24 Pacific students gain special climate change resilience training

Country representatives from Fiji, Kiribati, Nauru, Samoa, Tonga and Vanuatu participating in a shrinking island activity during the Pacific climate change resilience course. Image: SPC

Pacific Media Centre Newsdesk

Twenty four students attended face-to-face training sessions in Suva last week as the final step of an intensive 16-week training programme on climate change adaptation and disaster risk reduction.

The successful students will be awarded the regionally recognised Certificate IV in Resilience, giving the Pacific an expanded pool of regional expertise in this  field, reports the Secretariat of the Pacific Community (SPC).

The training programme, which included students from Fiji, Kiribati, Nauru, Samoa, Tonga and Vanuatu, is part of the European Union-funded Pacific Technical and Vocational Education and Training in Sustainable Energy and Climate Change Adaptation (EU PacTVET) project, implemented by the Pacific Community (SPC) in partnership with the University of the South Pacific (USP).

Funding for the programme was provided by the EU PacTVET project and delivered by the USP Pacific Technical and Further Education (Pacific TAFE) programme. Funding included tuition for Fiji-based students, accommodation and travel for regional students for the face-to-face sessions in Fiji.

The training programme consists of 14 weeks of online course work, a one-week study break and a final week of face-to-face sessions.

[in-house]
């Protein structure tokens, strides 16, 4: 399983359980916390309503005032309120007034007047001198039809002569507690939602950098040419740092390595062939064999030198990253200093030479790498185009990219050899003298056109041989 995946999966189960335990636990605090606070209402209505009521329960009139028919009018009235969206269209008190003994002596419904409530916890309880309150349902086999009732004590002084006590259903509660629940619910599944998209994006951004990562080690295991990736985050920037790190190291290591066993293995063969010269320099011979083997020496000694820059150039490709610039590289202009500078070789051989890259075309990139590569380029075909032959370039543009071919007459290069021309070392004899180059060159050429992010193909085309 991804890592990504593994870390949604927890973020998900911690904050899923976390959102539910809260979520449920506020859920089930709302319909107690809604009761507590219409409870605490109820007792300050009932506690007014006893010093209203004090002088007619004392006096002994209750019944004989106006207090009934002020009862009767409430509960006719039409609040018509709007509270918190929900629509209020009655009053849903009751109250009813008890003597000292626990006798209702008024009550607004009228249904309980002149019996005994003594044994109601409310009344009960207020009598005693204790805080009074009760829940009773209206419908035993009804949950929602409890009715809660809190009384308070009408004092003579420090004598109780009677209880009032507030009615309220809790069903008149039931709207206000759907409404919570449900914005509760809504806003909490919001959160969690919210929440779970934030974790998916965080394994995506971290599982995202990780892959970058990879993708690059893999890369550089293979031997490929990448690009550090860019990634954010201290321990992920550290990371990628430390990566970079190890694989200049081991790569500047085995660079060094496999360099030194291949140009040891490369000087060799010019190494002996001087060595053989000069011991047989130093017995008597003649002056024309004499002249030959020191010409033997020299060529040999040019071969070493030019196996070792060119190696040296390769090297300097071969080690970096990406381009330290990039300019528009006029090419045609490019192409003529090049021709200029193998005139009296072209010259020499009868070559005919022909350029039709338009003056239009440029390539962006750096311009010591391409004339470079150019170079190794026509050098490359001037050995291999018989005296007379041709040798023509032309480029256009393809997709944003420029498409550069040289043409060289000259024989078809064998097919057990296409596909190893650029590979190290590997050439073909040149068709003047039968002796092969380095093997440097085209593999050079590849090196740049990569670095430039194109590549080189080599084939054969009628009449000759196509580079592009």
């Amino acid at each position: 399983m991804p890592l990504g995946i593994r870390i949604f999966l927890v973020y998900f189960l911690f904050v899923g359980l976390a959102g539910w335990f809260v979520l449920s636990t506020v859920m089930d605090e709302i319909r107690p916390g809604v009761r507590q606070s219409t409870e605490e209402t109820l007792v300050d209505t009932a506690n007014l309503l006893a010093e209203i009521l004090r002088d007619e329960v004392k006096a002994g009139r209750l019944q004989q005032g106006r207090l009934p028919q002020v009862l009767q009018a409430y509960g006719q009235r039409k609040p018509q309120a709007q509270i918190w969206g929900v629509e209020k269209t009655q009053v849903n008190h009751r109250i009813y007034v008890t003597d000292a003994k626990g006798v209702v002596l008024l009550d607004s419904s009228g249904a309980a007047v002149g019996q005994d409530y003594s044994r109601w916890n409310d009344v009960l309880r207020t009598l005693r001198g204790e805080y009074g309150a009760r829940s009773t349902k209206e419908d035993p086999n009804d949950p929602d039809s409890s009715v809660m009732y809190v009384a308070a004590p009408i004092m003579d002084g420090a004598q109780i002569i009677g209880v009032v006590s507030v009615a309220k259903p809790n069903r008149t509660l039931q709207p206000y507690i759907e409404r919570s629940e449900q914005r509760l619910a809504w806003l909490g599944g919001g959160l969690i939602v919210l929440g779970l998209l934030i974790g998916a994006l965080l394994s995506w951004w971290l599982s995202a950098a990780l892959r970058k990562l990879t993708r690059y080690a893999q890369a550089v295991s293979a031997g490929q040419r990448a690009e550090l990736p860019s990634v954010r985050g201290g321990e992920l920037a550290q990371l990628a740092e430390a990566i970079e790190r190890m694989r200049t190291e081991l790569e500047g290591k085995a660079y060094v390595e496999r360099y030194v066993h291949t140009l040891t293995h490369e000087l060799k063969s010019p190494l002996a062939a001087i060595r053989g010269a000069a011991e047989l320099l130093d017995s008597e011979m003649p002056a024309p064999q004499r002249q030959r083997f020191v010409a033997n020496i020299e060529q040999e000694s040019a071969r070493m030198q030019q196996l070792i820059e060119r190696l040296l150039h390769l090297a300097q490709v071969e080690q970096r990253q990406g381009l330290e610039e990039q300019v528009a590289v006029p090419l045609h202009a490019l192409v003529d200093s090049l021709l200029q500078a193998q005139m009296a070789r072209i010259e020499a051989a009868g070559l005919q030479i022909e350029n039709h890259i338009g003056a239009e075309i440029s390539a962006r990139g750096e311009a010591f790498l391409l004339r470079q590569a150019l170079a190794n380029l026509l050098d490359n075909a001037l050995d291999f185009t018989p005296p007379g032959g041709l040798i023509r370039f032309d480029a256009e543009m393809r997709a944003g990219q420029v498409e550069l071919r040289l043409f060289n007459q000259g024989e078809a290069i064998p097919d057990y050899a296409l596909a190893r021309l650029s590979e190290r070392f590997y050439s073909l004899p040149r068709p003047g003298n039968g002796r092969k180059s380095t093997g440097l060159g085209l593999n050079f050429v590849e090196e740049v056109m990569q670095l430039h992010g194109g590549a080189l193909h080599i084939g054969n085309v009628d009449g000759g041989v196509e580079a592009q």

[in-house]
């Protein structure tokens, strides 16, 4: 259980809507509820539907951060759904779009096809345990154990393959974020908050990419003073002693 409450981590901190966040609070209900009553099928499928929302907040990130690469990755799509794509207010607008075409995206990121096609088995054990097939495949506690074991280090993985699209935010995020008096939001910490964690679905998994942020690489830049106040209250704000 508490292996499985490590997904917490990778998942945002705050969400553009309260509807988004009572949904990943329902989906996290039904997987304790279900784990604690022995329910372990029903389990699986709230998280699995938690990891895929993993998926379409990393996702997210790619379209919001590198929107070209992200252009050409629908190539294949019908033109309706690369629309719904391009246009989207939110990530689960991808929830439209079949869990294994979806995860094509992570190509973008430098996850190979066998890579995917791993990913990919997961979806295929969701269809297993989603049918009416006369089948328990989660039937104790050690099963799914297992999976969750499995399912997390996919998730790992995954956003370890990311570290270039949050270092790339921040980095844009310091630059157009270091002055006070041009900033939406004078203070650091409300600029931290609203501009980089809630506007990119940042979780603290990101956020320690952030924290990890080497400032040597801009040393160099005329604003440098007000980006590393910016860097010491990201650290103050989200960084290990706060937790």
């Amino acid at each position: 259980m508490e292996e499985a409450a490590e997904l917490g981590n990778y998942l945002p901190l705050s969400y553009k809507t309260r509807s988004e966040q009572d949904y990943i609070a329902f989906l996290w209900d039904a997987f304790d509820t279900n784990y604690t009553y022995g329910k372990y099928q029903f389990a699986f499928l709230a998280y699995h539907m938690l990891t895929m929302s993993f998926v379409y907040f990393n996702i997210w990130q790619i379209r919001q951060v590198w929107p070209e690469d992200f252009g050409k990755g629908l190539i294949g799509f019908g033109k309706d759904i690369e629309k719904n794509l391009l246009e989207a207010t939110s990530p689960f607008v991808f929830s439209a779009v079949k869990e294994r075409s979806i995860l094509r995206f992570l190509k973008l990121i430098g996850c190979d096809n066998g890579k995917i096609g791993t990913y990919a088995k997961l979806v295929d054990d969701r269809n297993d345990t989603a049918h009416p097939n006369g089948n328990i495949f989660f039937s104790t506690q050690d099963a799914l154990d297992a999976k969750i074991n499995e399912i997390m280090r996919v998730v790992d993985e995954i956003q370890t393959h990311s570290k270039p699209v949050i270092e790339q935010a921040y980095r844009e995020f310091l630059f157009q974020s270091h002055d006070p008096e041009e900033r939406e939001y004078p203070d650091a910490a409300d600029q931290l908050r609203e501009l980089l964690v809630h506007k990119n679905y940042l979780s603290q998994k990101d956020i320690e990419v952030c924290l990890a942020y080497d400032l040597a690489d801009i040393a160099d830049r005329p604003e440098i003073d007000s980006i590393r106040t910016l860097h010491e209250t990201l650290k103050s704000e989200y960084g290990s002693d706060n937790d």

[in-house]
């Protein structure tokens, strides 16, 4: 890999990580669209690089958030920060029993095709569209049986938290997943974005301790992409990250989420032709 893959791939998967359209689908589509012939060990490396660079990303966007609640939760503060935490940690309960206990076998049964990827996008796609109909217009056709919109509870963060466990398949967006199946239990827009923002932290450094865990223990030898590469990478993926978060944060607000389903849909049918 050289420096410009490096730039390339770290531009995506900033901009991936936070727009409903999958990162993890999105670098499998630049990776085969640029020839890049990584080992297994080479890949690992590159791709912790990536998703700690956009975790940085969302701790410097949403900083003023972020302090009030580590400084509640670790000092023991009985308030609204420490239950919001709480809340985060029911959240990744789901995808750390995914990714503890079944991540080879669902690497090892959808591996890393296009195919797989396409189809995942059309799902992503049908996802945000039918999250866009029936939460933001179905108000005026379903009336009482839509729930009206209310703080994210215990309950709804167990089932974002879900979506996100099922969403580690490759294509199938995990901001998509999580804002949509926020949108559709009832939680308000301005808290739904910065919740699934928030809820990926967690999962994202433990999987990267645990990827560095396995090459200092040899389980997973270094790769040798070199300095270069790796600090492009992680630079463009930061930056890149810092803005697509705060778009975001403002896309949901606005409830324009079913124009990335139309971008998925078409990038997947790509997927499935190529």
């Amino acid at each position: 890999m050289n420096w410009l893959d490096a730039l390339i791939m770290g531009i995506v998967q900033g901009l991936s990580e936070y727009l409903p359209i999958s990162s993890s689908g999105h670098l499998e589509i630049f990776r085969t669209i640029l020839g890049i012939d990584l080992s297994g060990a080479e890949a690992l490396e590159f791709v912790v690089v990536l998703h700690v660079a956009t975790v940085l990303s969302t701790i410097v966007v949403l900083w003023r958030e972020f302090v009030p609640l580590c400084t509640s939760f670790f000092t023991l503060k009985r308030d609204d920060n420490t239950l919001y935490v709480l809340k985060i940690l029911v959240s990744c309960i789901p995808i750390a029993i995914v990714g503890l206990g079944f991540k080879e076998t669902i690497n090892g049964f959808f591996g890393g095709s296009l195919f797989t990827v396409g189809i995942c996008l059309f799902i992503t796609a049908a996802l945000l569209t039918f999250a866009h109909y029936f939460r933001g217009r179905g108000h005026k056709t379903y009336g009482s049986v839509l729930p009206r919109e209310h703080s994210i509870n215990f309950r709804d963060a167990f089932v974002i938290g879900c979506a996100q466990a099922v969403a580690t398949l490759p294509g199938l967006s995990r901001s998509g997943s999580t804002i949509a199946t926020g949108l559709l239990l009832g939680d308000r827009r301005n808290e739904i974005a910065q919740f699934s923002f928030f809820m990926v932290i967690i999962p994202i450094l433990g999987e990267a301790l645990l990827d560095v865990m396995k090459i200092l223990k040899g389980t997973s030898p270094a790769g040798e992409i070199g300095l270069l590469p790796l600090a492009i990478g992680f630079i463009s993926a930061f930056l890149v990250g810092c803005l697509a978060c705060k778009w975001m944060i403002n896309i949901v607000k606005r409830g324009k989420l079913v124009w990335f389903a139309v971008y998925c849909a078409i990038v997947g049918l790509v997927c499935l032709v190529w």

During the online sessions, students were trained on hazard identification and risk assessment, institutional frameworks and cost benefit analysis in resilience and workplace communications.

In addition to the Certificate IV in Resilience work, about half of the students in this first group completed the Certificate IV in Training and Assessment offered at the USP Pacific TAFE, which was funded by the EU PacTVET project.

‘Training the trainers’
A smaller group took part in “training of trainers” programmes offered at other institutions.

At the opening of the face-to-face sessions Dr Brad Carte, head of the College of Science, Technology and Environment at the USP Pacific TAFE emphasised that, “this is only the first step in increasing the local resilience capacity and expertise in the Pacific.

“Our vision is to create a larger group of certified trainers for Certificate 3 and 4 in Resilience for the region.”

Speaking on behalf of the EU PacTVET project, Dr Helene Jacot Des Combes said: “With this training you will be active ambassadors of resilience in the region.

“With the Certificate 4 in Resilience, you should be able to, in the short term, help your people back home to prepare for disasters and, in the long term, help them prepare for climate change.”

According to student Tevita Fakaosi from Tonga, “competency-based assessment is one thing I have learned where you provide evidence that you can do a particular task in a given situation/context. This will be useful when conducting training with the communities that I work with.”

Emergency resilience
Tomasi Tuilevu, a Fiji-based student who works for the National Fire Authority, said: “The vision of the Fiji National Fire Authority is ‘Building community resilience towards emergencies’.

“We can use this training and put into practice the things learnt from this training in our efforts to fulfil this vision.”

USP Pacific TAFE will evaluate the experiences of the first group of students for this formal qualification. Cecilia Amosa from Samoa summed up the experience as, “illuminating and enlightening,” added that “studying remotely has its challenges but coming together to share experiences and knowledge on common issues adds value to the learning process.”

The EU PacTVET project is funded by the European Union as part of a 32 million euro (F$80 million) Climate Change and Sustainable Energy (ACSE) Programme funded under the 10th European Development Fund (EDF 10) Pacific regional envelope.

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